Ayende @ Rahien

My name is Oren Eini
Founder of Hibernating Rhinos LTD and RavenDB.
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The last RavenDB feature of the year, bulk inserts

time to read 5 min | 812 words

One of the most exciting new features that got into RavenDB 2.0 is the notion of bulk inserts. Unlike the “do batches in a loop” approach, we actually created an optimized approach and a hand crafted code path that reduce the time of the standard RavenDB saves (which does a lot, but come at a cost).

In particular, we made sure that we can parallelize the operation between the client and the server, so we don’t have to build the entire request in memory on the client and then wait for it all to be in memory on the server before we can start operation. Instead, we have a fully streamed operation from end to end.

Here is what the API looks like:

   1: using (var bulkInsert = store.BulkInsert())
   2: {
   3:     for (int i = 0; i < 1000*1000; i++)
   4:     {
   5:         bulkInsert.Store(new User {Name = "Users #" + i});
   6:     }
   7: }

This uses a single request to the server to do all the work. And here are the results:


This API has several limitations:

  • You must provide the id at the client side (in this case, generated via hilo).
  • It can't take part of DTC transactions
  • If you want updates, you need to explicitly state (other would throw).
  • Put triggers will execute, but the AfterCommit will not.
  • This bypass the indexing memory pre fetching layer.
  • Changes() will not be raised for documents inserted using bulk-insert.
  • There isn't a single transaction for the entire operation, rather, this is done in batches and each batch is transactional on its own.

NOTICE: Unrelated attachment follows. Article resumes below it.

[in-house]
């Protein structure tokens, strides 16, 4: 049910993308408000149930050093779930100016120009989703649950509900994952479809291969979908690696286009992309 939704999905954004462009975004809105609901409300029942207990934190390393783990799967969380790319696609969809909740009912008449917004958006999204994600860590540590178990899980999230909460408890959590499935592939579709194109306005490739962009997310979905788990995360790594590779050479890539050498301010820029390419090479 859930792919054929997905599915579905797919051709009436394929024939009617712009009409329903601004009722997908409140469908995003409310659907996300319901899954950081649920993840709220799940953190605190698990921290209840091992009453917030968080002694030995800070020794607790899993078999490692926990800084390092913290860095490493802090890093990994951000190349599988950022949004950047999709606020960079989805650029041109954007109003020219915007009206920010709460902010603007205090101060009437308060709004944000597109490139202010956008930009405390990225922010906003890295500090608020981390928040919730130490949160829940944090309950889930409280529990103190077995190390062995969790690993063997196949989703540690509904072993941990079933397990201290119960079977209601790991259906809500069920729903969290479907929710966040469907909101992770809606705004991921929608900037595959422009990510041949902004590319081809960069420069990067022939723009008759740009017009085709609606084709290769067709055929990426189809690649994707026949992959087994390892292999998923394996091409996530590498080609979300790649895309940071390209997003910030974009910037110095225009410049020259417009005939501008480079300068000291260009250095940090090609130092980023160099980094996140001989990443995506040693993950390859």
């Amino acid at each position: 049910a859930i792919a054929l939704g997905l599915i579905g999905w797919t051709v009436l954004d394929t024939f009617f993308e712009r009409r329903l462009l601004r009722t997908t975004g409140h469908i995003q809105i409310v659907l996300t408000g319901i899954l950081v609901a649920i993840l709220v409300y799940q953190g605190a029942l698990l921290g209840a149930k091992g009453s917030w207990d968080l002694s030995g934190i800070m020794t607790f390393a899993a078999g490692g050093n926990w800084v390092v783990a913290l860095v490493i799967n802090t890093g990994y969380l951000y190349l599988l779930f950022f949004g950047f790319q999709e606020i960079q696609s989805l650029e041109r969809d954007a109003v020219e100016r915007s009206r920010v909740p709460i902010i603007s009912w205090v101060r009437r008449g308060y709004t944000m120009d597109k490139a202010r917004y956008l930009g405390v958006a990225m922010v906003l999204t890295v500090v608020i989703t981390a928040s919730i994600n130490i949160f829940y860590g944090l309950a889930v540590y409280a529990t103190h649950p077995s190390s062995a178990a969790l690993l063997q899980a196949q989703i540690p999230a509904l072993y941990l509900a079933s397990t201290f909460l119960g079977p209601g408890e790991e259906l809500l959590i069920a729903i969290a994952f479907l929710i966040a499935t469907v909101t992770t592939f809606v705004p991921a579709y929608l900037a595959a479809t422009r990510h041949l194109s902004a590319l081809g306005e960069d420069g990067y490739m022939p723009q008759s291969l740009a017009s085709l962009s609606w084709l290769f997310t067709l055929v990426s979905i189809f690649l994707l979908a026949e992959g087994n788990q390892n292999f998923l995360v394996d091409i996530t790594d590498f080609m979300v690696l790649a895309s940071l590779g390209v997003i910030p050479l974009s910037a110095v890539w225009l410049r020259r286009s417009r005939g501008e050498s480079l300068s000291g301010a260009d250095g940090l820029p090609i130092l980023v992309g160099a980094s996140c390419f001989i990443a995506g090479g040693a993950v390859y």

This is explicitly meant to drop a very large number of records to RavenDB very fast, and it does this very well, typically an order of magnitude or more faster than the “batches in a loop”  approach.

A note about the last limitation, though. The whole idea here it to reduce, as much as possible, the costs of actually doing a bulk insert. That means that we can’t keep a transaction of millions of item open. Instead, we periodically flush the transaction buffer throughout the process. Assuming the default batch size of 512 documents, that means that an error in one of those documents will result in the entire batch of 512 being rolled back, but will not roll back previously committed batches.

This is done to reduce transaction log size and to make sure that even during a bulk insert operation, we can index the incoming documents while they are being stream in.



Why use transactional batches at all? Why not insert each document as its own transaction? The reason being dev might see things roll back when they have an error in document #100 and assume everything is always rolled back.

Ayende Rahien

Configurator, Batching things gives us several advantages: a) We can compress multiple documents, which generally result in better perf. b) We can batch several writes to the disk in one go, saving in the number of flushes we have to do.


I assumed you'd gzip the entire connection anyway so a wouldn't be relevant. B makes sense though.

Ayende Rahien

Configurator, I am zipping per batch, because that allows to immediately get and process a batch, not wait for all of that to go through.


gzipped streams are still streamable - you can read everything that was already flushed by the underlying writer stream (what was actually written, irrespective of Flush() calls) - and allow you to control the size of the batch on the server rather than on the client.

But it's not really important.

Felipe Fujiy Pessoto

What happened to previous post? RavenDB exciting new features


I'd like to play with the BulkInsert stuff but can't seem to find the correct build the new feature. Can you point me in the right direction? Thx!

Ayende Rahien

Lee, Build 2192 is the one you want.

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